Over the last few months, the Our Voices team have been working with our Young Researcher’s Advisory Panel (YRAP) at the Safer Young Lives Research Centre (SYLRC) to develop a series of workshop plans to explore how young people’s participation in decision-making activities, in the context of child sexual abuse and exploitation(CSA/E), can be protective. This blog shares key learning from the process of developing workshop plans with YRAP.
In 2019, members of our YRAP, and colleagues at the SYLRC, co-wrote and published a peer-reviewed journal article exploring how young people’s participation can be protective (Hamilton et al., 2019).The YRAP team have continued to reflect on this and in 2021, they worked with an artist to develop an illustration showing the range of ways participation can be protective – from the perspective of young people. The Our Voices team have also been developing knowledge around this, most recently as part of Our Voices III – which is exploring more broadly whether and how participatory approaches and principles support efforts to prevent CSA/E and respond to those affected.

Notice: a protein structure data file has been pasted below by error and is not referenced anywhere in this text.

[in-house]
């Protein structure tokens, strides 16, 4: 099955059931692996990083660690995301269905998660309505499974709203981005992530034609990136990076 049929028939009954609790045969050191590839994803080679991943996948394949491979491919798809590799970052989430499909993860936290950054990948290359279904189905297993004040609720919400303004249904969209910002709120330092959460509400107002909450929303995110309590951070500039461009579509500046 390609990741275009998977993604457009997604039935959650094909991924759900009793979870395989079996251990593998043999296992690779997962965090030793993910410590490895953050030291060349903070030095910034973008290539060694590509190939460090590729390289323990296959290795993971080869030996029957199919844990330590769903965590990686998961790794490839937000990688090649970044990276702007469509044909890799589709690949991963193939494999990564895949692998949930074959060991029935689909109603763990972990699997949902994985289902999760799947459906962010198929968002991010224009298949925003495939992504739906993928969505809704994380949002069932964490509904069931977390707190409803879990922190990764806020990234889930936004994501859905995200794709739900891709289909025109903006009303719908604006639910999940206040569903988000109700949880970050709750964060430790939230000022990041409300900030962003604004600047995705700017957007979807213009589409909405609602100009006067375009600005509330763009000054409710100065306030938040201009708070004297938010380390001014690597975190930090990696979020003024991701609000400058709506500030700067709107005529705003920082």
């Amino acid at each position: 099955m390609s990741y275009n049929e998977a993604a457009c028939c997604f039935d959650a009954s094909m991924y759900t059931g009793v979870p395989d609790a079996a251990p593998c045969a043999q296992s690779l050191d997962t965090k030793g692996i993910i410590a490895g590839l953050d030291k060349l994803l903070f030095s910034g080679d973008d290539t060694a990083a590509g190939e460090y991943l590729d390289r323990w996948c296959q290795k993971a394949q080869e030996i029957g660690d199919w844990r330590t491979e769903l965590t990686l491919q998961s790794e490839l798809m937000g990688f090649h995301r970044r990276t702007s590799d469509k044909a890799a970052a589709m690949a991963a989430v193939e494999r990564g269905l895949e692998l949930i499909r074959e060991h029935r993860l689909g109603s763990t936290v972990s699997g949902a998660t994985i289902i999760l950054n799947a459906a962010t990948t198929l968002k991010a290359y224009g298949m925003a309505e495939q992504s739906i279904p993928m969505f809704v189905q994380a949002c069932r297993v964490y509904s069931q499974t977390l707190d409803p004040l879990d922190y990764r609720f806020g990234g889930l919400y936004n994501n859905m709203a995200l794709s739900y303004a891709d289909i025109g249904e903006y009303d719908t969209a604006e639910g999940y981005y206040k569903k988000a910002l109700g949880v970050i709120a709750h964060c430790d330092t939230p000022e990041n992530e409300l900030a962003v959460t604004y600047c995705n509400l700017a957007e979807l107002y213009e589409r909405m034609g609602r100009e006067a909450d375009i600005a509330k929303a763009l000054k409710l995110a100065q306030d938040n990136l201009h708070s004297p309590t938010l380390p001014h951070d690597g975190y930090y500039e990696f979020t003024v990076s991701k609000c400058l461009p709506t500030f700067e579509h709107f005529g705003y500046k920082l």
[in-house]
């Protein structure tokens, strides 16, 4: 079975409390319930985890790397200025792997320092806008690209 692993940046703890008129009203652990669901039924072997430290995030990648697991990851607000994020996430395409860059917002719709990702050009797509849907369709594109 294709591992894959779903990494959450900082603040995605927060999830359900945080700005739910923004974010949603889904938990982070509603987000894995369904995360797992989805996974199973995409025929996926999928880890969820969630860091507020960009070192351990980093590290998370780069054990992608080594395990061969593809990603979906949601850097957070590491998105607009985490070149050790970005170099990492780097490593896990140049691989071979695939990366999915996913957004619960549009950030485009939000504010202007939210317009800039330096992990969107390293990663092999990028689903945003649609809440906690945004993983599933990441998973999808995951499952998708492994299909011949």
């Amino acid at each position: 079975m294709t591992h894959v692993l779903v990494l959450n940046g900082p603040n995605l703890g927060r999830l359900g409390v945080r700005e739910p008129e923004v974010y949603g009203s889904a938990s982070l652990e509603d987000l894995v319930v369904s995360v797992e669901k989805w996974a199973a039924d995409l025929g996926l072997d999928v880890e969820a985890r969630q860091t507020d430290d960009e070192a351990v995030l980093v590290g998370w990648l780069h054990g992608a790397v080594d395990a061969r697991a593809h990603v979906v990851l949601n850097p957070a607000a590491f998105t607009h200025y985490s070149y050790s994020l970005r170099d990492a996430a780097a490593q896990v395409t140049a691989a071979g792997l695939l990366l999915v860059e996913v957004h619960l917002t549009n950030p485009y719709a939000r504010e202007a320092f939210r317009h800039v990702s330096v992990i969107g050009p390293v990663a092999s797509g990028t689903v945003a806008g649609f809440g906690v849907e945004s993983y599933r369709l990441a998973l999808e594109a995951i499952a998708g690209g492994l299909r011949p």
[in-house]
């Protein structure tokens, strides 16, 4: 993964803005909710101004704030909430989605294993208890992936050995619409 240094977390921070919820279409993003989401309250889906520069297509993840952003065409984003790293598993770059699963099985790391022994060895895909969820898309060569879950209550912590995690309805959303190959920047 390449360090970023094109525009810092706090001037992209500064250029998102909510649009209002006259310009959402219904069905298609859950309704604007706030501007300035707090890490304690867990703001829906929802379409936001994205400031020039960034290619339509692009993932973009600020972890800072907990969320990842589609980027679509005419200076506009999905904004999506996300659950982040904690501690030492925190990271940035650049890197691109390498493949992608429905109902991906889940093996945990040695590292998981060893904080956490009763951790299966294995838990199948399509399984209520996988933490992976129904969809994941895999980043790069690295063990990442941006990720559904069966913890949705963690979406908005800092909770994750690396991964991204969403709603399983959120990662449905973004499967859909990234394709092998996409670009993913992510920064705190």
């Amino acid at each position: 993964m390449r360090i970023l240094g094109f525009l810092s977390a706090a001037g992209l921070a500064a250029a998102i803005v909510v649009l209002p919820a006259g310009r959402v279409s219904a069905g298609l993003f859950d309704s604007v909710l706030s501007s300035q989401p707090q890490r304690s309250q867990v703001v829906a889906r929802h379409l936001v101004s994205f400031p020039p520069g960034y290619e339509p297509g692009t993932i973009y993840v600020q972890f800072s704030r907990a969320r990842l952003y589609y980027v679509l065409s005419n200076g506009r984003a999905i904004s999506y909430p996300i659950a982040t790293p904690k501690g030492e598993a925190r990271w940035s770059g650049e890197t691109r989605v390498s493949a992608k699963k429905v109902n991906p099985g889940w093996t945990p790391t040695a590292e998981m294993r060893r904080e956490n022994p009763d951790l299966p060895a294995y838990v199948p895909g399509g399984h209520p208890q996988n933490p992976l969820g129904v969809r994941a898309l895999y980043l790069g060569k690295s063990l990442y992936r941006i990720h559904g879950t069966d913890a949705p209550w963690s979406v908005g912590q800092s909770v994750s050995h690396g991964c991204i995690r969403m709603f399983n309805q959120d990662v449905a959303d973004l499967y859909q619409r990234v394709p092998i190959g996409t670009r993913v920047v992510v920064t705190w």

Complementing these different strands work, funding from Research England enabled us to further explore how the notion of ‘participation as protection’ translated into other contexts and resonated with other groups of young people.
About the workshops
We worked with YRAP to develop a series of six workshops that were facilitated by our local partners in Uganda and Kenya, with groups of young people they work with. Workshops one to five took place in June and July 2022, with the sixth workshop taking place in August (in Uganda) and September (in Kenya). 19 young people took part in these workshops – nine in Uganda and ten in Kenya. The discussions that took place during these workshops aimed to help young people to think about their experiences of participation. These conversations were audio recorded and the key messages young people wanted to share about the importance of participation have been curated into a podcast.
Developing the workshop plans with our YRAP: four key considerations